Middle School Students Continue to Leave Messes in Malone Dining Hall


Reyha Parsh and Diana Blake

Even after the Westminster Middle School administration planned and put on an assembly regarding lunchroom expectations at the beginning of the school year, Westminster Middle School students have been leaving huge messes in the lunchroom for the currently short-handed cafeteria staff to clean up. 

Students who already break other lunchroom rules and expectations tend to be the ones also leaving messes. “I perceive that if there is ever a table with a big group of kids who are already breaking the rules by having more than six people at a table, those are the people who tend to leave a mess,” says Middle School English teacher Peyten Williams, who was in charge of the assembly.

After seeing the messes being left in the lunchroom, Williams claims that she feels “sad, frustrated, and sometimes a little hopeless.” 

Students are quick to point fingers at certain grades and genders who leave more messes in the lunchroom. “I notice that the 8th grade boys leave more messes at lunch,” says 8th grader Charlotte Bell. “I was sitting at this table with a bunch of guys, and when it was time to go they left a huge mess, so me and my friends had to clean up after them.”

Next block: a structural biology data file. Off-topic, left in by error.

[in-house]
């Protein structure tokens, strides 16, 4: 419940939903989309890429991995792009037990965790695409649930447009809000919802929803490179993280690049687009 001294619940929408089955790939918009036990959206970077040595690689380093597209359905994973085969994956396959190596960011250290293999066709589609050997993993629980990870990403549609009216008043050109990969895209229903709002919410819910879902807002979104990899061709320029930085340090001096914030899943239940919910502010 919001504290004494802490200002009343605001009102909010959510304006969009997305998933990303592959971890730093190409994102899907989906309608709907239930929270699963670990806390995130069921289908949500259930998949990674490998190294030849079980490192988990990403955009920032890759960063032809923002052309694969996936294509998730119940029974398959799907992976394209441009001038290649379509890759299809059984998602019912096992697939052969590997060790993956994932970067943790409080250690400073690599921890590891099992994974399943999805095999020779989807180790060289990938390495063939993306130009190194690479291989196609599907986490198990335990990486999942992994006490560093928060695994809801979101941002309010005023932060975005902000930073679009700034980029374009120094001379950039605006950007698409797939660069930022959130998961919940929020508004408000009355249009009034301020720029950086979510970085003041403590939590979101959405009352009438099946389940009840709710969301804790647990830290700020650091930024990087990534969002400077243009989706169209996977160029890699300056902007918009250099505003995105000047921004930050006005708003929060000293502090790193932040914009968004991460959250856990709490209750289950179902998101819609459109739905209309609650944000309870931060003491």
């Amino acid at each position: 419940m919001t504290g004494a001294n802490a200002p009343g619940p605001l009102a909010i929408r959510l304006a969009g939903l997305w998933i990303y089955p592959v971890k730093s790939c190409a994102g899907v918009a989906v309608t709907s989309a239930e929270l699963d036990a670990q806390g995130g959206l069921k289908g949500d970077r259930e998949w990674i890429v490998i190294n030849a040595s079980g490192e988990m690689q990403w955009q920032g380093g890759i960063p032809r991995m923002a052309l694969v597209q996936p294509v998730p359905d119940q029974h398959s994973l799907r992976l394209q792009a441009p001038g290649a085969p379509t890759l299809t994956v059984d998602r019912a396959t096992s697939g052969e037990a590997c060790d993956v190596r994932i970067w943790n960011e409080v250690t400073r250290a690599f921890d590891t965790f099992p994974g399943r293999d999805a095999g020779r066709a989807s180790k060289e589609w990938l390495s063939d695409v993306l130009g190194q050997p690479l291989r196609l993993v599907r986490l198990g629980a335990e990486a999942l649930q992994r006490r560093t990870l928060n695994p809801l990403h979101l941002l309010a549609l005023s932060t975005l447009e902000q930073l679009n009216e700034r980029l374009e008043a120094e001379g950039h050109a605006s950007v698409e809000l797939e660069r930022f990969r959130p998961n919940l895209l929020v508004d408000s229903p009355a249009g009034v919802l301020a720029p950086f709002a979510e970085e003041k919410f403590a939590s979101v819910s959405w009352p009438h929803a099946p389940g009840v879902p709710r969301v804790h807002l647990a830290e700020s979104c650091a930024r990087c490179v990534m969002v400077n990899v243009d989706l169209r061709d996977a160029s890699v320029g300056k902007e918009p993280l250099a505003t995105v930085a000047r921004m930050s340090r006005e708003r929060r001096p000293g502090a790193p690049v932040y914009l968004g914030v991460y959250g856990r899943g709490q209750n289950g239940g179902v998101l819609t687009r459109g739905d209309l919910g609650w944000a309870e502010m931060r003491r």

Students are making more messes in the lunchroom this year than previous years. “It definitely happens more this year than in the past, because last year we could only eat in our classrooms, so it was easier to not make a mess,” says Bell.

Westminster Upper School students agree that the Middle Schoolers have been creating the problem in Malone. “It’s really sad to see when people aren’t there and they just leave their trash for someone else to clean up,” says 10th grader Emma Grace Roe. “I know in Middle School it was more on boys’ tables, but I know both genders can do it.” 

“I hope it gets better,” says 11th grader Theron Boozer, “because it just feels awful that the staff need to be the people who are cleaning up after all of us, when we are the ones that are causing this huge mess.”

The Middle School administration has considered a range of solutions to help solve the problem. “I think my first suggestion would be assigned seating in the lunchroom to help mix people up, and no lines,” suggests Williams. “I know that people are talking about building a lunch room for the Middle School because part of the problem is the crowd, and we might have lunch duty for teachers so that teachers who aren’t eating lunch are walking around and making sure others pick up after themselves.”

Williams mentions a possibility of another future assembly to help students get to know those who have to clean up after them. “I would actually like to do one with the people who clean this building or the people who work on the grounds,” says Williams. “I think the more we can remind kids that they are a part of a community, the better.” 

However, this idea may not help solve the issue, as Middle Schoolers admit the last assembly was almost immediately forgotten after it took place. “It helped for like a week or two but after that people forgot about it,” says Bell.

Students may take advantage of the cafeteria staff because of their lives outside of school. “I think that could definitely be true if you have people picking up after you, versus if you have to clean up after yourself,” says 8th grader Jason Dural. Williams adds, “If parents could start to give their kids chores, the kids could learn to help and that would be great.